Baishar stopped himself. There was no need to wax poetic about the Torunyema; it would only serve to alienate him further. "...Understand, he didn't make those because he wanted to." ...Though, had Valcen wanted to? In the beginning? It was hard to tell; nor was it his place to guess at his master's wishes. "They were the price of his 'permission'."
For a long moment, Baishar was silent, wrestling internally with how to explain it. Finally, he turned his gaze to Edaaj, his expression curious. "Forgive me, I am not familiar with Nitish Ynas. You may not be familiar with the concept, but do you know what a qidravem is?"
[01:39] For Baishar to bring up the concept of the qidravem in this context suggested that certain previous speculations of hers had not been totally off the mark – much as she might have wished them to be. "Nitish Ynas as we know it," she murmured, "does not speak much of qidravema, but I know of them. I had not thought much of the idea.
[01:41] "But that, then, is what Valcen has made? Built qidravema? Things to hold the soul, and change it?"
[03:36] A toothy grin spread across Baishar's features, his tongue running across blunted teeth. "Precisely," he whispered, an electric excitement in his tone. "Although... a qidravem doesn't particularly change the soul it holds. In order for Valcen's plans to come to fruition, a single kavkem's lifetime isn't enough. So he's created a way to transfer himself into a fresh body."
He paused. There was more he could say, of course; he could explain the qidravem's functioning at a broad level, or the nature of Valcen's artificial hosts. He could share how honored he felt to be granted a qidravem of his own — though chances were the significance of that would be lost. Most kavkema don't like the idea of living forever, he had to remind himself. Most don't understand the appeal.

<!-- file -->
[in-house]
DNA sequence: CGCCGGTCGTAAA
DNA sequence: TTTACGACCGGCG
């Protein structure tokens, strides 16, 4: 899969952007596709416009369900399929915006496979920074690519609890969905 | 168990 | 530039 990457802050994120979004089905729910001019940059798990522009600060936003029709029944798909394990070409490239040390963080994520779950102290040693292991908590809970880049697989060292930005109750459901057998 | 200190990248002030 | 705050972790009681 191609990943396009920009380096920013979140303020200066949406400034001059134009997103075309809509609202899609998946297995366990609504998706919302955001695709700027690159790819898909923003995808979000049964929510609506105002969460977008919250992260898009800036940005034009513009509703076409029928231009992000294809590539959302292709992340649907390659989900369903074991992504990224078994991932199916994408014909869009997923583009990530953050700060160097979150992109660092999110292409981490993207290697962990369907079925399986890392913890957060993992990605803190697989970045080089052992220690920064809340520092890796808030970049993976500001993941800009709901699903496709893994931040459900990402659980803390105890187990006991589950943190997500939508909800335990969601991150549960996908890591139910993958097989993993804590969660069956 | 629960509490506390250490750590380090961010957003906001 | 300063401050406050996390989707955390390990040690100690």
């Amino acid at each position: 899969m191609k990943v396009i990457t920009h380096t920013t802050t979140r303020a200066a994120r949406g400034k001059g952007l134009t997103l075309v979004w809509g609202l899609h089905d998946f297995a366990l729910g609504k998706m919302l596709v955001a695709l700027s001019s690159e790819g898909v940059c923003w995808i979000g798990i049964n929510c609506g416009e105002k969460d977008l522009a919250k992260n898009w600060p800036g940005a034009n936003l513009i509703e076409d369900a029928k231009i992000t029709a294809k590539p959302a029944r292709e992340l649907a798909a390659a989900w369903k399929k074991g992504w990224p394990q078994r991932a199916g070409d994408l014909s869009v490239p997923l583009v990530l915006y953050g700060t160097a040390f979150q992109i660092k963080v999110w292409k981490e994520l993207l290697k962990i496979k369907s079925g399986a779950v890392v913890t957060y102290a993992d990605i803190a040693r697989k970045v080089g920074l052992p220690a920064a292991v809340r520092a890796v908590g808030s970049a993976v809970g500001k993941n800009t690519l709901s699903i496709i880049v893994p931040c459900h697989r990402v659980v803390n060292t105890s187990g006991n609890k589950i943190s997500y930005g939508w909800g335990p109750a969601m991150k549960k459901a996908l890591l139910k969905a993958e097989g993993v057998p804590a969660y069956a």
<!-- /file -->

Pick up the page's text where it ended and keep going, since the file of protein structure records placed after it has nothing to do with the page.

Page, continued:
Of course, there was not much point in hiding the information from Edaaj; but he could at least try not to overwhelm her with too much at once. Let her ask questions, and provide what answers he could; much as what Valcen had done with him.
[03:48] So this was about another thing than the Torunyemaa. Edaaj was vaguely aware of the idea of gods using qidravema to transfer themselves into new bodies, though that had seemed the least credible part of the notion. But if a kavkem's soul could be molded like clay, then why indeed not held?
[03:49] She didn't know enough to say. She didn't know nearly enough. It frustrated her that she didn't, or quite possibly couldn't.
[04:01] "Functional immortality," she mused, sounding... not hostile, but vaguely dissatisfied. "Though, if it is a device, the qidravem could itself be damaged. Or impounded. Couldn't it?"
[04:14] Baishar grimaced slightly at the idea of damaging the Qidravem, briefly shuddering. "...In theory, it could," he admitted after a pause, the words tasting bitter in his mouth. "But it would be nearly impossible, especially without specialized tools."
... Tamachelu could do it. He'd seen what she'd done to the Imitorunyema, and what she'd done to the unfortunate Hesh who'd found her. Combining those, she could actually kill Valcen-sha. It was a terrifying thought; surely she wouldn't. She may disagree with his methods but surely she wouldn't try to destroy an ally.
"... Regardless, even if one could, there are still backups. Valcen knows what he's doing; he's planned this out. He's not going to die." And until he has no further use for me, neither will I.
[04:26] Edaaj had to wonder if that in itself might not have a downside. The Nayabaru, after all, did not kill. If ever they felt it appropriate to turn on Valcen, what torments might be possible to inflict upon someone could never have the release of death?
And yet... and yet...
[04:29] What things could be done with such a surplus of time? How much could be learned and applied when there was no interruption from a mind or a body crippled by age or infirmity?
Given long enough – given forever – could one not learn everything?
[04:32] "Very prudent," was all she said aloud, but in her distant expression it was quite possible to see the hints of a strange hunger.